Linked by Thom Holwerda on Fri 15th Feb 2013 10:40 UTC
General Development "Since I left my job at Amazon I have spent a lot of time reading great source code. Having exhausted the insanely good idSoftware pool, the next thing to read was one of the greatest game of all time: Duke Nukem 3D and the engine powering it named 'Build'. It turned out to be a difficult experience: The engine delivered great value and ranked high in terms of speed, stability and memory consumption but my enthousiasm met a source code controversial in terms of organization, best practices and comments/documentation. This reading session taught me a lot about code legacy and what helps a software live long." Hail to the king, baby.
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RE[5]: Comment by ilovebeer
by Alfman on Mon 18th Feb 2013 16:05 UTC in reply to "RE[4]: Comment by ilovebeer"
Alfman
Member since:
2011-01-28

ilovebeer,

"You can't get around the fact that if the software works it has been engineered correctly because it's doing what it was designed to do."

It works...until it doesn't.

As long as it's limited to personal code, and the original developer doesn't care about how it's engineered, then maybe it doesn't matter to him. But if he's working in a corporate setting, some other poor sole will inherit that code and he'll be none-to-pleased to learn that the earlier developer completely disregarded code quality in his work.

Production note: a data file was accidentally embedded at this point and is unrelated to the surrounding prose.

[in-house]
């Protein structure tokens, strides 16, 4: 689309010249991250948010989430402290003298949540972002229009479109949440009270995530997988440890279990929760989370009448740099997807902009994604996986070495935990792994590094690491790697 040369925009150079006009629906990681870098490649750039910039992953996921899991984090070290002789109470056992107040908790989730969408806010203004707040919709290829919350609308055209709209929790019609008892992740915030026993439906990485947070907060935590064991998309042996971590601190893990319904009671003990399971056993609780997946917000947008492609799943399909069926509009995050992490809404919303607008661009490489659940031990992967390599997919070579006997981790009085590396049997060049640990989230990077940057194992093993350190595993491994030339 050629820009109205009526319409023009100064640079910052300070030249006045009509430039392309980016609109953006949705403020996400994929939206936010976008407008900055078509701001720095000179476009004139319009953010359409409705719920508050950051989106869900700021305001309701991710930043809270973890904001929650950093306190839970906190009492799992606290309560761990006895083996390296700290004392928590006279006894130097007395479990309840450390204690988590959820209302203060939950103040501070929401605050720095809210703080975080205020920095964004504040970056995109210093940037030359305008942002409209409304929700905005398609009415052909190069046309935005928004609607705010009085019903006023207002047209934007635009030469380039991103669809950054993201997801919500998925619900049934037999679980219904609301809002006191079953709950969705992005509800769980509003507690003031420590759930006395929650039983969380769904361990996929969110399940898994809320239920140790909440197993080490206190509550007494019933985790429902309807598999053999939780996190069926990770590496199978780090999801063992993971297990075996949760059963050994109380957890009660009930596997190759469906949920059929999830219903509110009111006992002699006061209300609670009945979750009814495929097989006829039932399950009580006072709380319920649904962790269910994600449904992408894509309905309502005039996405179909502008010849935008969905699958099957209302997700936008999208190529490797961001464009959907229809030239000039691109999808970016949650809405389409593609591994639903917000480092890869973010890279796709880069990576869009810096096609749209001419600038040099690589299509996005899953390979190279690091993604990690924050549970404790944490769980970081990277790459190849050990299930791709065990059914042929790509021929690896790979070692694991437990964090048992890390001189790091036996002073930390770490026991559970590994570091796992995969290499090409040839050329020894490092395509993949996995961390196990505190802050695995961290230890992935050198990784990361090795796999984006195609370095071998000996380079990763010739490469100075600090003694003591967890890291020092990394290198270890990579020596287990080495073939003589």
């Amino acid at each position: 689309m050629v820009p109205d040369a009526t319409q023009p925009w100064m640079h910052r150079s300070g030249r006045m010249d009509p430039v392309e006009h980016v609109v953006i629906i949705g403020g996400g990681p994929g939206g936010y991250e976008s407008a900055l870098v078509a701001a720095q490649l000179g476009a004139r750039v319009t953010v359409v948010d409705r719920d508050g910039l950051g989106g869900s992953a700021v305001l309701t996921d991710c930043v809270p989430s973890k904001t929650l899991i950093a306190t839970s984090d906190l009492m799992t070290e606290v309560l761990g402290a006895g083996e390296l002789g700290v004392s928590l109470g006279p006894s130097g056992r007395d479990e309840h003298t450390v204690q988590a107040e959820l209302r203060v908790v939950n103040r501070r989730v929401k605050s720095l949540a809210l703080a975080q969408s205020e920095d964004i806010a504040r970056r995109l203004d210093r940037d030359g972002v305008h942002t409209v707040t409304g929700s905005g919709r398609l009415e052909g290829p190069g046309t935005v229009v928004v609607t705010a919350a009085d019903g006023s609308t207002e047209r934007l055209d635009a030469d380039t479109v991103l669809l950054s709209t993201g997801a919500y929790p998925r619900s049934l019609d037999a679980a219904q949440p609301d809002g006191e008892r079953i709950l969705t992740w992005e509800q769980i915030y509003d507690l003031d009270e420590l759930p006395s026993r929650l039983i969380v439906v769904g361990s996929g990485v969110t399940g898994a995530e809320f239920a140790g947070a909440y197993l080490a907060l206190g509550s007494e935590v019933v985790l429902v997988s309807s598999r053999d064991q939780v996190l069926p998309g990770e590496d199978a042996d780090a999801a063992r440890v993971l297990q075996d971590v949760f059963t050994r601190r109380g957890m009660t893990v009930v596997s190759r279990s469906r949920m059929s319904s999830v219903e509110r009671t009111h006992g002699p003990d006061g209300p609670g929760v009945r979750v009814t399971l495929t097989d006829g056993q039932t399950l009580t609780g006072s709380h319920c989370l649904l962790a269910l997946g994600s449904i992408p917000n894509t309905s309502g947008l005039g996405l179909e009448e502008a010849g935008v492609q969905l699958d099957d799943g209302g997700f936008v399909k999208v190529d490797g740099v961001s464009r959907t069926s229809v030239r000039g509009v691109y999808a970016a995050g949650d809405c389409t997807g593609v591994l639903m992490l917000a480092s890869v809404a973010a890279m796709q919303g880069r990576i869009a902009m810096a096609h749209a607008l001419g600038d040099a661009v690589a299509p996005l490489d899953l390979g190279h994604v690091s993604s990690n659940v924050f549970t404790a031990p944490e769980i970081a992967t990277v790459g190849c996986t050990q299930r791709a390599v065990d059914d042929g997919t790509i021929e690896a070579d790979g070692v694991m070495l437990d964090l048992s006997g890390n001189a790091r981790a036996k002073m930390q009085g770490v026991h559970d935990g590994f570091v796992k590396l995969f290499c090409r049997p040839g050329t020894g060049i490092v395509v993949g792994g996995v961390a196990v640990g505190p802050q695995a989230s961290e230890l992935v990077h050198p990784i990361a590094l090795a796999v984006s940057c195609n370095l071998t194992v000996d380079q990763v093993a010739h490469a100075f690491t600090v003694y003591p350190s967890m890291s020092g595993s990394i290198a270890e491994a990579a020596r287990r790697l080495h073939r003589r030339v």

"Also, your idea of what is 'well-written and structured' can be and is very different from what other people deem as the same. One huge thing you seem to be missing is that personal opinion plays a large role in making judgments about someones code. I know several great coders who are often times in disagreement about code-related issues."

Of course there are different opinions, especially with details that come down to different tastes. But ask them if they think the engineering doesn't matter at all as long as the end product works. The good software engineers I know are proud of good engineering.

Reply Parent Score: 3

RE[6]: Comment by ilovebeer
by ilovebeer on Mon 18th Feb 2013 20:45 in reply to "RE[5]: Comment by ilovebeer"
ilovebeer Member since:
2011-08-08

"You can't get around the fact that if the software works it has been engineered correctly because it's doing what it was designed to do."

It works...until it doesn't.